Better Physician-Parent Communication Needed for Pediatric Clinical Trial Participation
Between June 2008 and May 2011, Eric D. Kodish, MD, of the Center for Ethics, Humanities, and Spiritual Care, Cleveland Clinic, Cleveland, OH, and colleagues directly observed 85 informed consent conferences for phase 1 research in the multisite Informed Consent in Pediatric Phase I Cancer Trials study.
“If parents are to make a truly informed decision about their child's participation in phase I research, they must understand the scientific purpose of the study because individual risks associated with study participation may well outweigh benefits,” they wrote. “However, research on pediatric clinical trials, like that in adult oncology, has demonstrated deficiencies in parental understanding of research-related topics and prognosis.”
For this study, “the scientific purpose was defined as composite understanding of drug safety, dose finding, and dose escalation.” The investigators “determined the frequency with which physicians explained these and other phase I-related concepts during the informed consent conference,” Dr. Kodish noted. To determine whether parents understood, they analyzed the interviews.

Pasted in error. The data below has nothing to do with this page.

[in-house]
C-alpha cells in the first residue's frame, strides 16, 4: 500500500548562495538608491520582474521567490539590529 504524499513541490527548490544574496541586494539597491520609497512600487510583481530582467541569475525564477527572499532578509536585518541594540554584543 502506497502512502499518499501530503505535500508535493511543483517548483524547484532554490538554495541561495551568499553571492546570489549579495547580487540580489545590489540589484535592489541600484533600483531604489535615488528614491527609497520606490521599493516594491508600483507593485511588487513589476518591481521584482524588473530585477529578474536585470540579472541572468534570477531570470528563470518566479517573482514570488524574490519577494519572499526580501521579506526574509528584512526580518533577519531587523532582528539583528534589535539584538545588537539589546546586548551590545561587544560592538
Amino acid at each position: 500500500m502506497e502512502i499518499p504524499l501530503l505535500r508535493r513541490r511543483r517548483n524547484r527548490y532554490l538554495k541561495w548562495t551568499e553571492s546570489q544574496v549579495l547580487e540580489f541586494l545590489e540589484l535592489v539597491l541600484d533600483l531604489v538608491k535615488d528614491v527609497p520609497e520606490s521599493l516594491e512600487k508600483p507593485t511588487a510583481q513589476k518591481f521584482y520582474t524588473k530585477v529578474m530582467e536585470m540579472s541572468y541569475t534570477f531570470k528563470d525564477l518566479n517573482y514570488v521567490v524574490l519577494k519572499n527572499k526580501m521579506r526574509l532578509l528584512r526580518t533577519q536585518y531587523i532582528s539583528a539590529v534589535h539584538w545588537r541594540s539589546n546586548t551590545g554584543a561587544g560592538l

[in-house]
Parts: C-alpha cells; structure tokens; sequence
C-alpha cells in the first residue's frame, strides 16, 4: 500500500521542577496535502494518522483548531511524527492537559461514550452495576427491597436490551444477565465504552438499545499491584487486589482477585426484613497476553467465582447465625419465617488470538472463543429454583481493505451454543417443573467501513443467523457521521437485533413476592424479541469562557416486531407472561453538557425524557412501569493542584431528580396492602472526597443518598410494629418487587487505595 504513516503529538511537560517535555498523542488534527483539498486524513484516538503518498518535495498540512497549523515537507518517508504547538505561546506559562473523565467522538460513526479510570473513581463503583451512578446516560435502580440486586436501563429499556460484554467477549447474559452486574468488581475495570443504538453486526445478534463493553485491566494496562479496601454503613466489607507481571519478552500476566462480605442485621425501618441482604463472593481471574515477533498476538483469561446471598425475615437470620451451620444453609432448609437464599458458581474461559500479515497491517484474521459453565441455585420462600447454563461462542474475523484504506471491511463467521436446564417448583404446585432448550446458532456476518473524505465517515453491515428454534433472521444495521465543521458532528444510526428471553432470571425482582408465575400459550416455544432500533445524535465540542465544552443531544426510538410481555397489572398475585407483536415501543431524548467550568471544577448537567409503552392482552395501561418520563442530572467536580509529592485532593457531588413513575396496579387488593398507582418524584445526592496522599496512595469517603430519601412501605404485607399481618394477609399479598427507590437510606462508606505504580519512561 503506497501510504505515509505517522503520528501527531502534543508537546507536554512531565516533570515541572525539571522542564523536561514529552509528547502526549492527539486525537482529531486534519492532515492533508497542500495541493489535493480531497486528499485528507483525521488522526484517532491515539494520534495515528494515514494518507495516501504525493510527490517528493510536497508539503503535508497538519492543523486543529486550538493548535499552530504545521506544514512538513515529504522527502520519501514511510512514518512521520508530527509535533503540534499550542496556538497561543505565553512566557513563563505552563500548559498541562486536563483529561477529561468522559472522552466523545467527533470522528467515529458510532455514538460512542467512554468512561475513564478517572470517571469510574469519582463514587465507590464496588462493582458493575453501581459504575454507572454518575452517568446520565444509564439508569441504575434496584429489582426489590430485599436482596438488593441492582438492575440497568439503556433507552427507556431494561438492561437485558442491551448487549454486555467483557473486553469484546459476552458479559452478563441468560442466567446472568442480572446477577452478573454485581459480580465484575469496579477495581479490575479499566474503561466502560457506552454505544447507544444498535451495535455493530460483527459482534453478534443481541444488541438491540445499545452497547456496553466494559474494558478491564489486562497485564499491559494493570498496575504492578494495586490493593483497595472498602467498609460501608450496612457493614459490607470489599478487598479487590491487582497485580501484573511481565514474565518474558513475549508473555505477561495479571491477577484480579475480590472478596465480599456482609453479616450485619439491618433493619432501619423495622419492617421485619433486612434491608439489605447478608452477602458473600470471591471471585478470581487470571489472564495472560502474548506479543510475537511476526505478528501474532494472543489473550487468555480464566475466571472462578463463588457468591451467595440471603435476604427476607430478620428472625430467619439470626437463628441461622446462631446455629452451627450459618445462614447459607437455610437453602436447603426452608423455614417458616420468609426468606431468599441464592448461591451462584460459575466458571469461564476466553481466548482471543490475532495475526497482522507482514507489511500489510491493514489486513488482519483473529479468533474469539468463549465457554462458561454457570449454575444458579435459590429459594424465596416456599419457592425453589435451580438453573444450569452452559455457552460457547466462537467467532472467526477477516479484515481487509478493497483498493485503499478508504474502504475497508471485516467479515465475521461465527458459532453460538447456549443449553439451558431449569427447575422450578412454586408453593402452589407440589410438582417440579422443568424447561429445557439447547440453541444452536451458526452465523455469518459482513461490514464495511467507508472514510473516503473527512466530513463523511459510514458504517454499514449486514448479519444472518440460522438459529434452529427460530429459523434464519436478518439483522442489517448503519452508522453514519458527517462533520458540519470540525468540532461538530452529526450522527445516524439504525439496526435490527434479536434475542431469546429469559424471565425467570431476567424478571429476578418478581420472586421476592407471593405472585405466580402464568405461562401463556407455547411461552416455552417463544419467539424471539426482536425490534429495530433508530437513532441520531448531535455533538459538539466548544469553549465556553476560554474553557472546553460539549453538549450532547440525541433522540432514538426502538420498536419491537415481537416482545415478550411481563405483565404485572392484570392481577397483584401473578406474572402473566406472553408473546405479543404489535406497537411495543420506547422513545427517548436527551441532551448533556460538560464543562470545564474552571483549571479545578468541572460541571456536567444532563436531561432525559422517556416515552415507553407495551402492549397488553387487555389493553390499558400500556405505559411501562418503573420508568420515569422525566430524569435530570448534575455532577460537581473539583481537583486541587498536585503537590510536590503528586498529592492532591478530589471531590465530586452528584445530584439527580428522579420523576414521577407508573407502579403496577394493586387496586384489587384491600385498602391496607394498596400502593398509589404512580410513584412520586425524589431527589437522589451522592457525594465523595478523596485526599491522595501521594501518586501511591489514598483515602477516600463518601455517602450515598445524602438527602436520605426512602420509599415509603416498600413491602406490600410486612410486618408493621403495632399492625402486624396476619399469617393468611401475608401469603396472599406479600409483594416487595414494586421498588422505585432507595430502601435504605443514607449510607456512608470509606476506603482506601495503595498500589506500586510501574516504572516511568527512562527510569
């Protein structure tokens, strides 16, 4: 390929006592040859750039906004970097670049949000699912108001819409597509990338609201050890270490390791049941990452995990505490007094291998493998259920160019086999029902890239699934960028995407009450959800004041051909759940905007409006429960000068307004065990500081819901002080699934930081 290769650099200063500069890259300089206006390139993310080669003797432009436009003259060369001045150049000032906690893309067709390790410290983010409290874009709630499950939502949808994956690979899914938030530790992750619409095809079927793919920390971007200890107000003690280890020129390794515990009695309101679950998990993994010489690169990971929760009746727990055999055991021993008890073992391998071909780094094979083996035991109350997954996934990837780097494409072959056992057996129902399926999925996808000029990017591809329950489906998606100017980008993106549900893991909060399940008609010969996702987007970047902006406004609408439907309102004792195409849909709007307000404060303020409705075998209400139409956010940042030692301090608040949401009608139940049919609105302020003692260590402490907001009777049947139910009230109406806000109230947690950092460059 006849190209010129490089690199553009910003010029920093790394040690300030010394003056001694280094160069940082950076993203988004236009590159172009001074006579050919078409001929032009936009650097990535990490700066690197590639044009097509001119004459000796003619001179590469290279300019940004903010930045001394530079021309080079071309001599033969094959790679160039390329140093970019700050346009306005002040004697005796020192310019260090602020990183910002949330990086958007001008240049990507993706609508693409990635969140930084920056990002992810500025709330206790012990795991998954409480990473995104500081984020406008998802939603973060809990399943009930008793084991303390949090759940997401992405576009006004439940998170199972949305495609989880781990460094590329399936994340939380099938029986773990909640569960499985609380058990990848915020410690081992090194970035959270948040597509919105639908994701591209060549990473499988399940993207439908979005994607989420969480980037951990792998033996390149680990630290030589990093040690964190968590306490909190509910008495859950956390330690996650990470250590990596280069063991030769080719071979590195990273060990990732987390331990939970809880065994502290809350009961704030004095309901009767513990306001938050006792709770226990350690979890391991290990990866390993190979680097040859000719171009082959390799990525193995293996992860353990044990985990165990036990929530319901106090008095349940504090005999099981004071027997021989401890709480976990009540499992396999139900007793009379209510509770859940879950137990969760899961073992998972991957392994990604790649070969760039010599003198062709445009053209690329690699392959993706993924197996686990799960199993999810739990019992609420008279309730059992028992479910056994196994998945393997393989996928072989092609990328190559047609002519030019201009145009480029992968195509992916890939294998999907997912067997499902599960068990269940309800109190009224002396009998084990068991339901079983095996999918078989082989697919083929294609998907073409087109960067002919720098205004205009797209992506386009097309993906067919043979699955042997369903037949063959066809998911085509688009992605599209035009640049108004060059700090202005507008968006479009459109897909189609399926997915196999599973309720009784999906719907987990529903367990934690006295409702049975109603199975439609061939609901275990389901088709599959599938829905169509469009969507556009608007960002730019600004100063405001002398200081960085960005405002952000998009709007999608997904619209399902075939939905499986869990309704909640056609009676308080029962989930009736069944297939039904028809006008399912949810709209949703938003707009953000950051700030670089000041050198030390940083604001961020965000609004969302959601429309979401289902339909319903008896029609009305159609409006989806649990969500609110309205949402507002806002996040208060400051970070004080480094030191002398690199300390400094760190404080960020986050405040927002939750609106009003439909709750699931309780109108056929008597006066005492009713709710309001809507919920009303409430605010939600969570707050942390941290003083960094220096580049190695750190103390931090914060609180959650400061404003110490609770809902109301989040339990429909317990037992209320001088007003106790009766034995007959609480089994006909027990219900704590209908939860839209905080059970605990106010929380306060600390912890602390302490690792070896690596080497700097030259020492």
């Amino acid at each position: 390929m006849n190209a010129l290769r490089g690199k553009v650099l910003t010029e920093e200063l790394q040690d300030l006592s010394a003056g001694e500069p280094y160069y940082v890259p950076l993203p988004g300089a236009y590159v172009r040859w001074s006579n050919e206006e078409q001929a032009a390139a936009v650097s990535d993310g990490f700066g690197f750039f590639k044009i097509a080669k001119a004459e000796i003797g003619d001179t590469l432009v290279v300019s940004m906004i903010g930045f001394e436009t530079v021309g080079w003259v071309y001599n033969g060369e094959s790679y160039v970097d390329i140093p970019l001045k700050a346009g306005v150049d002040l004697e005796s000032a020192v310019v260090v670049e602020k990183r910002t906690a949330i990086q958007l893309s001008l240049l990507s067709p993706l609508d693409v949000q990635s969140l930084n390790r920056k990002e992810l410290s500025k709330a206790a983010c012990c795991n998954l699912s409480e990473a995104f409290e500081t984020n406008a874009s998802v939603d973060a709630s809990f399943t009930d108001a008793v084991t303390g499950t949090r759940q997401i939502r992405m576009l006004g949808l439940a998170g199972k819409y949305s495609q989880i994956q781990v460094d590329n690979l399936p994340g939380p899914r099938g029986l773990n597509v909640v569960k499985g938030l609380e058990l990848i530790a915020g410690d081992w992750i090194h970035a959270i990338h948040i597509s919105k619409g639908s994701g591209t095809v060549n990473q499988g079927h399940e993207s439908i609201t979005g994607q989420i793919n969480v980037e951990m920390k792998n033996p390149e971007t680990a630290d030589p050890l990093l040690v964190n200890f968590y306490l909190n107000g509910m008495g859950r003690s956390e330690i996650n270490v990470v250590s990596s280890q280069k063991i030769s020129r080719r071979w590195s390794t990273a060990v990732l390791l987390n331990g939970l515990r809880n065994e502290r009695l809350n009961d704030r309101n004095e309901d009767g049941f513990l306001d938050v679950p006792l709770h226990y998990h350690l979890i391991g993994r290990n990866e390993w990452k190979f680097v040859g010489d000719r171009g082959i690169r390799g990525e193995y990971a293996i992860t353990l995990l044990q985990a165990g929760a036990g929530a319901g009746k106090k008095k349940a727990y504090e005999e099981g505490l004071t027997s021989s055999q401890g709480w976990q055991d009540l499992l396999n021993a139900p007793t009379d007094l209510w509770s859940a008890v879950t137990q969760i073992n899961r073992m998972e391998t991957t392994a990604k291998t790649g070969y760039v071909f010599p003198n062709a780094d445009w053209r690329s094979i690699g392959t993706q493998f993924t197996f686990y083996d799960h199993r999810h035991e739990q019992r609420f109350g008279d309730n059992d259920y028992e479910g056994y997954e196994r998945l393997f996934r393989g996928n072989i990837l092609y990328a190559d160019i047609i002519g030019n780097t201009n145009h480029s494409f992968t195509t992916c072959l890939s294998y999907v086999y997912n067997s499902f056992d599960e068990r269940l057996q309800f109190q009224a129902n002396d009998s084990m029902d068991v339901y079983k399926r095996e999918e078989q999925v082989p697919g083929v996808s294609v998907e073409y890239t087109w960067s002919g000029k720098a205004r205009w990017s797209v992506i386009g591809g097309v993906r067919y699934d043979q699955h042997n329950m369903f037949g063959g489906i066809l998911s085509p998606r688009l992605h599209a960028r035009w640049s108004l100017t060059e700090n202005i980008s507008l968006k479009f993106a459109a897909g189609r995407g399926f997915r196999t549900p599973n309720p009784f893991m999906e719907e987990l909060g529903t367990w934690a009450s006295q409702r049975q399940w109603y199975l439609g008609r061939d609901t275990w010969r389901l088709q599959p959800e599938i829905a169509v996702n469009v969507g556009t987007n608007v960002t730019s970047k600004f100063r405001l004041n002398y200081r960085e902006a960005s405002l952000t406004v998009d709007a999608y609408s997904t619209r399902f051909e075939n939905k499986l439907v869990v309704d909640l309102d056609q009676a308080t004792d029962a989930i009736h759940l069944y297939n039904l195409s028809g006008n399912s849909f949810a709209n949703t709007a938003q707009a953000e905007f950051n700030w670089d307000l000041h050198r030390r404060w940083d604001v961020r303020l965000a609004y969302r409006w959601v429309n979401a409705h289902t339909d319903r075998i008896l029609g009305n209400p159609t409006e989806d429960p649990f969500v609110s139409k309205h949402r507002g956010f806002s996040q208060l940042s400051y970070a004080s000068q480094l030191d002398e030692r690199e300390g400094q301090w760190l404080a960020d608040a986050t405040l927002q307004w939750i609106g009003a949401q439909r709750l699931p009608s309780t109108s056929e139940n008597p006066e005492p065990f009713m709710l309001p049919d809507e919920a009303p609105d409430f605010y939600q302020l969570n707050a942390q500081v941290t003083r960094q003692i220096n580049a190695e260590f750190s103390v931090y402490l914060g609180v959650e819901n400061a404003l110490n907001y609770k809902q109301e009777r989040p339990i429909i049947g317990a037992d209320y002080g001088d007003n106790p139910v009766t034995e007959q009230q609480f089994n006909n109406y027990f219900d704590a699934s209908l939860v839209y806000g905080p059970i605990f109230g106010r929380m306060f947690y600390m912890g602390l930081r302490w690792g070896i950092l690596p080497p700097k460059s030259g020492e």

Of the 85 informed consent conferences, the child was present at 83.
“Only 32% of parents demonstrated substantial understanding of the scientific purpose of phase I cancer trials; 35% demonstrated little or no understanding,” they found. The scientific purpose was more likely to be understood if the parents were of higher socioeconomic status and racial majority status.
Factors associated with understanding included physician explanation of the goal of the applicable phase I protocol offered, delineated in 85% of the conferences, and explanation of the dose cohorts, explained in 43%. During the informed consent conferences, physicians explained drug safety in 23%, dose finding in 52%, and dose escalation in 53%.
“In sum, children with refractory cancer who are recruited for phase I trials represent one of the most vulnerable populations of human study participants. Although findings show that the children are almost always present at the informed consent conferences, substantial barriers and ethical challenges to high-quality informed consent remain,” they concluded.